(Citations, punctuation and emphasis omitted.) Rutland v. State, 296 Ga. App. 471, 476 (3), 675 S.E.2d 506 (2009). “In exercising that discretion, the trial judge must consider some of the things that [he] cannot when assessing the legal sufficiency of the evidence, including any conflicts in the evidence, the credibility of witnesses, and the weight of the evidence.” White, supra, 293 Ga. at 524 (2), 753 S.E.2d 115. Importantly, when the trial court's order cites to the wrong standard, simply repeats its conclusion that the evidence was sufficient to sustain the conviction, and does not indicate that it performed its duty to weigh the evidence, the trial court has failed to exercise its discretion, and we must remand the case to the trial court. See id. at 524-525 (2), 753 S.E.2d 115. Compare Butts v. State, 297 Ga. 766, 771-772 (3), 778 S.E.2d 205 (2015) (court will presume the trial court exercised its discretion even though the order denying the motion for new trial was silent as to the issue where the general grounds were argued before the trial court).

The State contends that King failed to request that the trial court act as the thirteenth juror, and, thus there is no merit to his claim of error. King, however, sufficiently raised the issue in his motion for new trial and at the hearing by explicitly arguing that the court should exercise its discretion to grant a new trial and addressing credibility of the witness as a basis for the court to grant the motion. White, supra, 293 Ga. at 524-525 (2), 753 S.E.2d 115.

In this case, the trial court erroneously stated in its order that King only argued insufficiency of the evidence at the hearing. As a result of this inaccurate characterization of King's argument, the trial court addressed only the sufficiency issue and cited the appellate standard of review for sufficiency claims. See Rutland, supra, 296 Ga. App. at 475-476 (3), 675 S.E.2d 506. We recognize that, where an order is merely silent as to whether the court was exercising its discretion in deciding the motion, we must presume that the court considered its discretion in approving the verdict. Butts, supra, 297 Ga. at 771-772 (3), 778 S.E.2d 205; see also Murdock v. State, 299 Ga. 177, 178 (2), 787 S.E.2d 184 (2016) (“the trial court need not explicitly speak of its discretion with respect to the general grounds, and unless the record shows otherwise, we must presume that the trial court understood the nature of its discretion and exercised it”) (emphasis supplied). Here, however, the record is not silent because the trial court expressly and incorrectly stated that King had not advanced this issue at the hearing. Thus, the trial court explicitly conveyed that it did not exercise its discretion as the thirteenth juror to uphold the verdict, and no presumption attaches. See Murdock, supra, 299 Ga. at 178 (2), 787 S.E.2d 184.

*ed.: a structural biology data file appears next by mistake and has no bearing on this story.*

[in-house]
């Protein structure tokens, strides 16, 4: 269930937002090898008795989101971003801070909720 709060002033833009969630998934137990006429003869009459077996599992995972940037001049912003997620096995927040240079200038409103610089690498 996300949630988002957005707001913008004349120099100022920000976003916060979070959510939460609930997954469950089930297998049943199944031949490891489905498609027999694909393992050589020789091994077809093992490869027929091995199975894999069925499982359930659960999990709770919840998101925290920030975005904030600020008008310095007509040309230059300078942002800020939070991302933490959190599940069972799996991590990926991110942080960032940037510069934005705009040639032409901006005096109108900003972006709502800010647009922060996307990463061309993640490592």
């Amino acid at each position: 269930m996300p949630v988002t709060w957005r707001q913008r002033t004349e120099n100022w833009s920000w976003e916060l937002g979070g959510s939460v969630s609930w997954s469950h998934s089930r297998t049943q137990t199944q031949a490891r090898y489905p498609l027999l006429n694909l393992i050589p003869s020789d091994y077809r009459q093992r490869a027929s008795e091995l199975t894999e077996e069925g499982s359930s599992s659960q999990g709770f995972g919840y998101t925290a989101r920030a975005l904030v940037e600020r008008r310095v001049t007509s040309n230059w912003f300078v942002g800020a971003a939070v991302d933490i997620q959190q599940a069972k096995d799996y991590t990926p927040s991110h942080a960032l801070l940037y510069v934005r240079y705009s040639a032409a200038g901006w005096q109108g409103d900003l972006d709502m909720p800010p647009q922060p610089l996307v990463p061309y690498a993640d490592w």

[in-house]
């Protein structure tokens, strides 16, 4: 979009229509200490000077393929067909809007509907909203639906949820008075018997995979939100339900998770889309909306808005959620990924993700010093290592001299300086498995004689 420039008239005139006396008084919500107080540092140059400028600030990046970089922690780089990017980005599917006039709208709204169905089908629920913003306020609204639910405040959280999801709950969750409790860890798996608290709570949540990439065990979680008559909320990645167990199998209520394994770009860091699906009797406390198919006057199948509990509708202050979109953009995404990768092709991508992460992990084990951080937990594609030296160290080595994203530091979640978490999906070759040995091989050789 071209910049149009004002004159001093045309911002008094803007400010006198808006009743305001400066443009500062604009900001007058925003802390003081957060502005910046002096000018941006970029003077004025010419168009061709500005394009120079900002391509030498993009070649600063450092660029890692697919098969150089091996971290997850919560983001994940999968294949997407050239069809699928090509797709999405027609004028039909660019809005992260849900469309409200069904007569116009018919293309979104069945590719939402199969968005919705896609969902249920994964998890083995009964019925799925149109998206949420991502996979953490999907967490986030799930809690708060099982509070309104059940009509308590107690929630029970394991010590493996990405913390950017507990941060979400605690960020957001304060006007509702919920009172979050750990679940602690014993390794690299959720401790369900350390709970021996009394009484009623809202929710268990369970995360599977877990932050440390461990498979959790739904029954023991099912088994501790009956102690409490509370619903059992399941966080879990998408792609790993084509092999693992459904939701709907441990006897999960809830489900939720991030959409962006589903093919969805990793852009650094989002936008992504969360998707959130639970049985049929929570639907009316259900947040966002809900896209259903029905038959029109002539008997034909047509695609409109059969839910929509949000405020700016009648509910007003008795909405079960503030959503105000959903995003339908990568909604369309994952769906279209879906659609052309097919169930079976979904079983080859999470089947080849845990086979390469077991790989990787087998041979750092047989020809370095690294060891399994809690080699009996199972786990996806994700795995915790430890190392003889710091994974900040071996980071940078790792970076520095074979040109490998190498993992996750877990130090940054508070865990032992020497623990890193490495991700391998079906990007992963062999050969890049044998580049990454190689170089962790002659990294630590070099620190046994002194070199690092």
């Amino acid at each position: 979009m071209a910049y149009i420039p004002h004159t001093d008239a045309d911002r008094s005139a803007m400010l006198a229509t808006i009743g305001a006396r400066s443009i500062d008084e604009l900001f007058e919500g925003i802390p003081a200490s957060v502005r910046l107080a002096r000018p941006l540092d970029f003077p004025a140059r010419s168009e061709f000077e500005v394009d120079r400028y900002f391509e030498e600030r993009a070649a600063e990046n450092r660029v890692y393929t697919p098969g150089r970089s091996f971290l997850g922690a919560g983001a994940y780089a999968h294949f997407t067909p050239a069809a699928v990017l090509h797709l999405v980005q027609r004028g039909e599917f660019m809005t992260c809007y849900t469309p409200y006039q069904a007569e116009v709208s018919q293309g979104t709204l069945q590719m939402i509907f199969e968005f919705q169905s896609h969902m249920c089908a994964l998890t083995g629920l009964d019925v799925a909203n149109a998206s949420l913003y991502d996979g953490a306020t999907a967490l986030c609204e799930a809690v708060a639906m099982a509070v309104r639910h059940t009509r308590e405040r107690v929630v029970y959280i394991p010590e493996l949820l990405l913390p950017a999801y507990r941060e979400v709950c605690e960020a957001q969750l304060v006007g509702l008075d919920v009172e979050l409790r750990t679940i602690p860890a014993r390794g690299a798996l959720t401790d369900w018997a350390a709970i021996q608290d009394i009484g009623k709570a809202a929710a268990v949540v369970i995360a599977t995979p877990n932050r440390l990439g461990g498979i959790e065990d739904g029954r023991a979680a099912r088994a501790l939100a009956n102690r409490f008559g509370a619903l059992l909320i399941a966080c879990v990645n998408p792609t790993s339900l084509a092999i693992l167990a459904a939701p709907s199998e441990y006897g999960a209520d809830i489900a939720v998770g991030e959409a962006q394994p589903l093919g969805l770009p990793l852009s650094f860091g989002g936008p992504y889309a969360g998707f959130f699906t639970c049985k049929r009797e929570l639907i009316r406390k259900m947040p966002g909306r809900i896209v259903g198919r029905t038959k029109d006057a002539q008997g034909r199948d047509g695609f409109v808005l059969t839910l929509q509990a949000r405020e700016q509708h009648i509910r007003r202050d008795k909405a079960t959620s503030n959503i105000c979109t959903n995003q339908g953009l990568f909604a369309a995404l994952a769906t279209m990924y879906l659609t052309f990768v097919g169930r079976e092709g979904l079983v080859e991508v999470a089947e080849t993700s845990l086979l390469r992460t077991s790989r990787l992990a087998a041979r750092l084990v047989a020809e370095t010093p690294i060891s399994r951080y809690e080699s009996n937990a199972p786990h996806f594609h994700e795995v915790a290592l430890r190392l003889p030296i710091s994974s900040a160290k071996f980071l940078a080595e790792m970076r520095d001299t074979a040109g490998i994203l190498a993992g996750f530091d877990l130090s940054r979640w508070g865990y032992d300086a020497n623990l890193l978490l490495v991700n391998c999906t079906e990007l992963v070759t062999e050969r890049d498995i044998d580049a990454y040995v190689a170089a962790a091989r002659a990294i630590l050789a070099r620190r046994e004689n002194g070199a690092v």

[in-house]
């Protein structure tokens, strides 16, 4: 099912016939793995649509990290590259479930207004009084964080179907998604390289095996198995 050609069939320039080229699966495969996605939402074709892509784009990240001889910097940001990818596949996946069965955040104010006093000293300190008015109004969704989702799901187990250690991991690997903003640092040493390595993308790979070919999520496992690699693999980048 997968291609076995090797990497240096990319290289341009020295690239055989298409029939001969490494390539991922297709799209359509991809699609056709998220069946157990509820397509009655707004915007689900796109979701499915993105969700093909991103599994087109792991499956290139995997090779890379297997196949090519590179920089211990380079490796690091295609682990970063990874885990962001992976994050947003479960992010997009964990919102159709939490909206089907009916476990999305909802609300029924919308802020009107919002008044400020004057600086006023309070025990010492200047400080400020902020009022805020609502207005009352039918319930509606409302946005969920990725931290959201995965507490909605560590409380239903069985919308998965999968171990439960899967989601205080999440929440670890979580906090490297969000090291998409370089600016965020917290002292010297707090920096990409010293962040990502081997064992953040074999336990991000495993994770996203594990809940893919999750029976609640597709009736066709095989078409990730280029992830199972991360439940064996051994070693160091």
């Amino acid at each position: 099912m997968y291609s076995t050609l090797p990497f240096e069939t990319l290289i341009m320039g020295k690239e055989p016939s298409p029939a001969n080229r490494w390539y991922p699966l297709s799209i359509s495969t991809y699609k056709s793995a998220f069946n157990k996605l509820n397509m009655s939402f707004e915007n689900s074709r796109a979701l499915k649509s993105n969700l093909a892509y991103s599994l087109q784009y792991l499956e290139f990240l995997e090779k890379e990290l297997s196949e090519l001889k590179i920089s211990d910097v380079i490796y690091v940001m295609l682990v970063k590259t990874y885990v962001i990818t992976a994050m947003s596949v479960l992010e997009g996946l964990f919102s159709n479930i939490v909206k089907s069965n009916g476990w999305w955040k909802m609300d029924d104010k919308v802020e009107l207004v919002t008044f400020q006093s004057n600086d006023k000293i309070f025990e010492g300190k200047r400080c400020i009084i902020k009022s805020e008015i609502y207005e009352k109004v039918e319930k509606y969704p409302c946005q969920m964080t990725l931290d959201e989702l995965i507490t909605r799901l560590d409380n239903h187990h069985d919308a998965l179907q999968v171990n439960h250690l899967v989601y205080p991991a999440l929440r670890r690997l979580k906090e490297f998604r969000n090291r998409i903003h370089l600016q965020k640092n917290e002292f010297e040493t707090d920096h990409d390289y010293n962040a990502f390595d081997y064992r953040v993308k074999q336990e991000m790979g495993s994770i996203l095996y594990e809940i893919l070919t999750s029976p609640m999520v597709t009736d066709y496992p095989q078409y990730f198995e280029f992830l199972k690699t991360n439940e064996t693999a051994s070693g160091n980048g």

On this record, we are constrained to conclude that the trial court failed to properly consider King's claim that it should exercise its discretion, and we must remand the case on this basis. See Choisnet v. State, 292 Ga. 860, 742 S.E.2d 476 (2013) (vacating and remanding where trial court applied the wrong standard and considered only the sufficiency of the evidence despite defendant's argument that the verdict was contrary to the evidence and strongly against the weight of the evidence). Accordingly, we vacate the trial court's order denying the motion for new trial, and remand the case solely for the trial court to consider its discretion to sit as the “thirteenth juror,” consistent with this opinion.

Judgment vacated and case remanded.


1.   King was acquitted of rape.

Miller, Presiding Judge.

Doyle, P.J., and Reese, J., concur.

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KING v. STATE (2018)

Docket No: A17A1877

Decided: January 11, 2018

Court: Court of Appeals of Georgia.